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The Perils of Garlic

After Horace, epode 3

Just punishment for throttling your agèd dad?
Eat garlic: certain death. The meal that I’ve just had
has done my gastric system graver injuries
than if I’d swallowed hemlock (think of Socrates).
I hear that harvesters consume it: it’s a food
for iron constitutions. Has a serpent’s blood
been slyly slipped into this salad? I’ve a hunch
that witchy fingers have been poisoning my lunch.

Medea fell in love with Jason, since she thought
he was the number one good-looking Argonaut.
She must have smeared the boss with garlic; that was how
she made sure, when he yoked unbroken bulls to plough
the field, that fiery ox breath wouldn’t do him harm.
And then, when Jason fell for the seductive charm
of young Creüsa, who was much more to his taste,
in jealous rage Medea made a garlic paste
(I see it now!): this was the lotion that she spread
on gifts she offered to the girl she wanted dead;
a wingèd dragon bore the murderer away.

I bet it’s hot down there in Puglia today
but even in these scorching dog days, no such blast
of heat descends as has ignited this repast.
And when poor Deianeira draped that gory cope
around her Hercules’ broad shoulders, in the hope
of thereby guaranteeing his fidelity,
it didn’t burn the hero worse than this burns me.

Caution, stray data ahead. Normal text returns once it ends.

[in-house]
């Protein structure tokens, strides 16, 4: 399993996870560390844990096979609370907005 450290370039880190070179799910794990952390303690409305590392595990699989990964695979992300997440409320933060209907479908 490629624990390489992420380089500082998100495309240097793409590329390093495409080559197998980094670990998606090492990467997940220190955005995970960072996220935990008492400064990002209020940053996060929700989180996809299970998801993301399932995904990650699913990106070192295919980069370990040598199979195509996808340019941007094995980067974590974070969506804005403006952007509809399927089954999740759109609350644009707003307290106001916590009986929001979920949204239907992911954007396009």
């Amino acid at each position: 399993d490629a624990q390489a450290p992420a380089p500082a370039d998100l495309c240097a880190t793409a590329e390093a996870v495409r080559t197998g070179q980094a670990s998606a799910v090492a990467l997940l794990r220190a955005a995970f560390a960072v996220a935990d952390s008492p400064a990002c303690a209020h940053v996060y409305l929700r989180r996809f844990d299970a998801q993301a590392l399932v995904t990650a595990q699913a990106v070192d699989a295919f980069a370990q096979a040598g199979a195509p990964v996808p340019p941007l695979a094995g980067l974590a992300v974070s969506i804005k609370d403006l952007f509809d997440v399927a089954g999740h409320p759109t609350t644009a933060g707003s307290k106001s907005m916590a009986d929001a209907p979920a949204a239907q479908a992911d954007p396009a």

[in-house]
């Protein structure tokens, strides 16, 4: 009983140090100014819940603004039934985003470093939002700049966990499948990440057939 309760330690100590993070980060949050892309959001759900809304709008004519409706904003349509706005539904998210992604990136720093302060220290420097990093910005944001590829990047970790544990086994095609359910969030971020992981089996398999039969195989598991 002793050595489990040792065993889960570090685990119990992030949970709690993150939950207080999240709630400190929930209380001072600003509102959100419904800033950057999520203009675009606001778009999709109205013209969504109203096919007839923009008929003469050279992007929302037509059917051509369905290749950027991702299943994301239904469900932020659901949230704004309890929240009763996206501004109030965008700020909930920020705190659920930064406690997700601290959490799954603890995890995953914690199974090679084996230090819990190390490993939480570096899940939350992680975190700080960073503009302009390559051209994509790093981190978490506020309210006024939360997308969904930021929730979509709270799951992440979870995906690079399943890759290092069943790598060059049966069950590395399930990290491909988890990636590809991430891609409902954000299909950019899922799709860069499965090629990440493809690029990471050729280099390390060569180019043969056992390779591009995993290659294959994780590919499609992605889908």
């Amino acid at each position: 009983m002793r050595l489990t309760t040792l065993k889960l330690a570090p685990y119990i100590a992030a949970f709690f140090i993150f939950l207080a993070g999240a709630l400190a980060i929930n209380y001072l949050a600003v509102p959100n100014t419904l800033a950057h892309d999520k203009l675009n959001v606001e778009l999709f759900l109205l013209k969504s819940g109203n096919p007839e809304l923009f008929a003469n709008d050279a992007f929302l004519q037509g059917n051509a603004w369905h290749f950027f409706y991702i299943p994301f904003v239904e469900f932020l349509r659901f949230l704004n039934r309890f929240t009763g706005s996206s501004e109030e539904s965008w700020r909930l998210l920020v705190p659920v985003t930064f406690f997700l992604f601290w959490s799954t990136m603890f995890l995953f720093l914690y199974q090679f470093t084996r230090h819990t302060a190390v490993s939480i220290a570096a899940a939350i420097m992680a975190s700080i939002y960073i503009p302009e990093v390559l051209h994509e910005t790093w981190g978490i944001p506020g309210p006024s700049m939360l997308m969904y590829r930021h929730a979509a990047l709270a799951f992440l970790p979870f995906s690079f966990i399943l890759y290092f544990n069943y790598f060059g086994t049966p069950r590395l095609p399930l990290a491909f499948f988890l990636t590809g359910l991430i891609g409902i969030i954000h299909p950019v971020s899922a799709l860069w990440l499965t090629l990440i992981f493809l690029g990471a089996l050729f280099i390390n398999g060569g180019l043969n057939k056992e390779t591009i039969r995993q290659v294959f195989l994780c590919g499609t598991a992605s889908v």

My epicure Maecenas, if you eat this stuff
I hope your garlic kisses meet a firm rebuff
from that sweet girl you’re sleeping with; I hope, instead,
that she rolls over to the far side of the bed.

Horace — epode 3

Parentis olim si quis impia manu
   senile guttur fregerit,
edit cicutis alium nocentius.
   o dura messorum ilia!
quid hoc veneni saevit in praecordiis?
   num viperinus his cruor
incoctus herbis me fefellit, an malas
   Canidia tractavit dapes?
ut Argonautas praeter omnis candidum
   Medea mirata est ducem,
ignota tauris inligaturum iuga
   perunxit hoc Iasonem;
hoc delibutis ulta donis paelicem
   serpente fugit alite.
nec tantus umquam siderum insedit vapor
   siticulosae Apuliae,
nec munus umeris efficacis Herculis
   inarsit aestuosius.
at si quid umquam tale concupiveris,
   iocose Maecenas, precor,
manum puella savio opponat tuo,
   extrema et in sponda cubet.